volition

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volition

Philosophy an act of will as distinguished from the physical movement it intends to bring about
References in periodicals archive ?
Nor will anyone quarrel with the view that circumcision is a violent invasive act, when not undertaken volitionally.
This work gives ample freedom of expression to the various, often sophisticated arguments of the volitionally hellhound, such as this from a character Lewis calls the "Episcopal Ghost": "For me there is no such thing as a final answer.
Autonomy means to "act volitionally with a sense of choice" (Deci & Ryan, 2008, p.
standing in a childlike, volitionally submissive relationship to God as
2) Similar effects of sleep loss have not been observed in any other species, including humans (and notably, neither humans nor rats can volitionally go without sleep for more than a few days, meaning that nonvolitional behavioral methods or pharmacological methods must then be used to maintain wakefulness).
Furthermore, sleeping is a matter of volitionally formed habit and principle; people don't automatically do what's necessary to get the kind and amount of sleep they optimally need.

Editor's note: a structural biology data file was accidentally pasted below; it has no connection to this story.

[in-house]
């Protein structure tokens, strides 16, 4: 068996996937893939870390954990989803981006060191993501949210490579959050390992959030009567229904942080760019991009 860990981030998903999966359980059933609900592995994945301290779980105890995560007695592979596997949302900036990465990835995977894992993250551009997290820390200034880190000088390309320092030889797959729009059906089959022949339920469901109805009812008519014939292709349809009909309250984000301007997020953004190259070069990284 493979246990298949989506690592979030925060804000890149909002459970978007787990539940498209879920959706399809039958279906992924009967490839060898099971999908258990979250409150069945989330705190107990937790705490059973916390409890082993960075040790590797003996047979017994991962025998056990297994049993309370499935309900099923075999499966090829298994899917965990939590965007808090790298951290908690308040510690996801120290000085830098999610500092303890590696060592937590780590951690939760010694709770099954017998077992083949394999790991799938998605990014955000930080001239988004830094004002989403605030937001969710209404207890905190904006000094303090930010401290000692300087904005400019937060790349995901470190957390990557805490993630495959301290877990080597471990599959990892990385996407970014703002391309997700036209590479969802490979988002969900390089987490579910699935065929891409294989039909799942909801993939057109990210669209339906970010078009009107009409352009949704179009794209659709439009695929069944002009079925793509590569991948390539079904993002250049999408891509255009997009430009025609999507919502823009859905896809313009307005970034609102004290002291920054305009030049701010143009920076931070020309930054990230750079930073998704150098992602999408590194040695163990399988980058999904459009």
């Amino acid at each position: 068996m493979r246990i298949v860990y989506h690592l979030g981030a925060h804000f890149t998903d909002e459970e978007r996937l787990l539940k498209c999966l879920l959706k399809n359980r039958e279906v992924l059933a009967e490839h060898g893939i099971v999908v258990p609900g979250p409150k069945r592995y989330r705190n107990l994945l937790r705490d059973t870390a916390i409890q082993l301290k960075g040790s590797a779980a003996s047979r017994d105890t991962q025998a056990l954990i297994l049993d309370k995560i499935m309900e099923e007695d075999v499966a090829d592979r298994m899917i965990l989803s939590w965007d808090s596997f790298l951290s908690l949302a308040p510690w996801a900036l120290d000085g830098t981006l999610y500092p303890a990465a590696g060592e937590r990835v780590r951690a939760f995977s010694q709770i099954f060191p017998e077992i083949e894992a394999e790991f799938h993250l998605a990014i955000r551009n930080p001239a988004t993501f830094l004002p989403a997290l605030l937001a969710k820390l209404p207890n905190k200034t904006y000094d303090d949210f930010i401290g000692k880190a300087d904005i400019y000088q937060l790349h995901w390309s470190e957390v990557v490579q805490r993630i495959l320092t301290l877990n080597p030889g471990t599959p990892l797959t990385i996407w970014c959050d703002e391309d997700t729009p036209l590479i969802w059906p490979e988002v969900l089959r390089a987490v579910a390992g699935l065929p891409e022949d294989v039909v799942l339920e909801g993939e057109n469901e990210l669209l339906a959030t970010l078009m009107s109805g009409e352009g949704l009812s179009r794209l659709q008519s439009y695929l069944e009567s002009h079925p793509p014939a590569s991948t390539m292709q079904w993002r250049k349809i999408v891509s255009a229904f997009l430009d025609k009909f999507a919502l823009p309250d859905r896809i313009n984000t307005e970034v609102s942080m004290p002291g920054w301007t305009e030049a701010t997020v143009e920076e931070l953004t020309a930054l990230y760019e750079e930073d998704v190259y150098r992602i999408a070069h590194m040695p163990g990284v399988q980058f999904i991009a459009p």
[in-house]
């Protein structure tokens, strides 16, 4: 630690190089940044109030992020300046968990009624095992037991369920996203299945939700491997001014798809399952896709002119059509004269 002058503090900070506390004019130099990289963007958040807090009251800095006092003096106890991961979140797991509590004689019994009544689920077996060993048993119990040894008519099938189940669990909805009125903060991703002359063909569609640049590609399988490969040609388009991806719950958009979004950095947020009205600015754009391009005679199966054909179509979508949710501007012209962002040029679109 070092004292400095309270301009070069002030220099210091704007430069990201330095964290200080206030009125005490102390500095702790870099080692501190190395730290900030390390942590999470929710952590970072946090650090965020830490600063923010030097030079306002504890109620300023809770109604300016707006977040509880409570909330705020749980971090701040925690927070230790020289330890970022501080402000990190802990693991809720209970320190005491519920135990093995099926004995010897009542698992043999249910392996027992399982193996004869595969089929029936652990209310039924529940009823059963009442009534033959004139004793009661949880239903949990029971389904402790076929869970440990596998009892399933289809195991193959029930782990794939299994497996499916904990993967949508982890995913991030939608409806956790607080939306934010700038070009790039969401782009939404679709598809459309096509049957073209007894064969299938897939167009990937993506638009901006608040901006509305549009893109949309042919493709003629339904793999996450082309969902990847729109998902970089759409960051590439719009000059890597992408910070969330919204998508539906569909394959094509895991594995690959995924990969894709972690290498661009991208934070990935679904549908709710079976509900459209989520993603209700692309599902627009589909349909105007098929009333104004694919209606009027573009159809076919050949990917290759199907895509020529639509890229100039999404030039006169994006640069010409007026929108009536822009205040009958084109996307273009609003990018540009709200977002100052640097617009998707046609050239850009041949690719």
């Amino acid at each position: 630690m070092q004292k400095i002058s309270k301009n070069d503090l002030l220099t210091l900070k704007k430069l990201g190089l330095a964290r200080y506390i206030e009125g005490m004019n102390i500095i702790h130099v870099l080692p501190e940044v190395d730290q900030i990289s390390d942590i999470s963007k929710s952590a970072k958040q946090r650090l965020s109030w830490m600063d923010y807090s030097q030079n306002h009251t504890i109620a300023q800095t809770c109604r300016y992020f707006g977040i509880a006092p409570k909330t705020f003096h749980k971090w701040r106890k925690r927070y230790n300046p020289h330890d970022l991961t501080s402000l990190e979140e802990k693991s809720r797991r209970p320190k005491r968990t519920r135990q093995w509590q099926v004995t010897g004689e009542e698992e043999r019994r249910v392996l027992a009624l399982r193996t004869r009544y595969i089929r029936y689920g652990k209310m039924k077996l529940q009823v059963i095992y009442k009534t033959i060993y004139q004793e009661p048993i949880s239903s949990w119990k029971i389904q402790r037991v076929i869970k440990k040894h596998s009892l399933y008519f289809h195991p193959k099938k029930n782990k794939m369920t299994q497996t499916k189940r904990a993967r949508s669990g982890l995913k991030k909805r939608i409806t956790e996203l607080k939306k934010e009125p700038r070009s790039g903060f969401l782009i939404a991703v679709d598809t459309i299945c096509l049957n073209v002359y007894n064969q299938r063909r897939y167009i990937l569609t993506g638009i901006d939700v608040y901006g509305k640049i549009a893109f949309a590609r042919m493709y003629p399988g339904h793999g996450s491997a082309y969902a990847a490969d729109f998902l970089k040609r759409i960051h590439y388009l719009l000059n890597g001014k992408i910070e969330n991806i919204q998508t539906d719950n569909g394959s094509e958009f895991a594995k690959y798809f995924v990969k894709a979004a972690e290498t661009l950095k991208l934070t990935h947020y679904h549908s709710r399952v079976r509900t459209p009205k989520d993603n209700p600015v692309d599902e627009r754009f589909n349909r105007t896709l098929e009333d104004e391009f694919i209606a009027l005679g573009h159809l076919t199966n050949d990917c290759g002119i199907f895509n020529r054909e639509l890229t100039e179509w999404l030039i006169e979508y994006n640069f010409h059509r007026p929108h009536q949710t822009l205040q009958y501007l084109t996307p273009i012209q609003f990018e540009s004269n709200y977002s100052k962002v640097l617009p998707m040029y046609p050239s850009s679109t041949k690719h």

Third, the client identifies with the goals of therapy and volitionally pursues change.
38) Such a development, if realized, would doubtless correct what Leifer called the "structural flaw" arising from ASEAN's position as the hub of and driving force behind the Asia-Pacific's regional architecture--an anomaly that flies in the face of conventional wisdom on regional order and power, where the world's most powerful nations volitionally defer to a grouping of developing nations where determining the diplomatic-security agenda and convention of Asia-Pacific regionalism are concerned.
Why, then, do epidemics, volcanoes, and earthquakes, as well as volitionally chosen human evil, afflict God's children?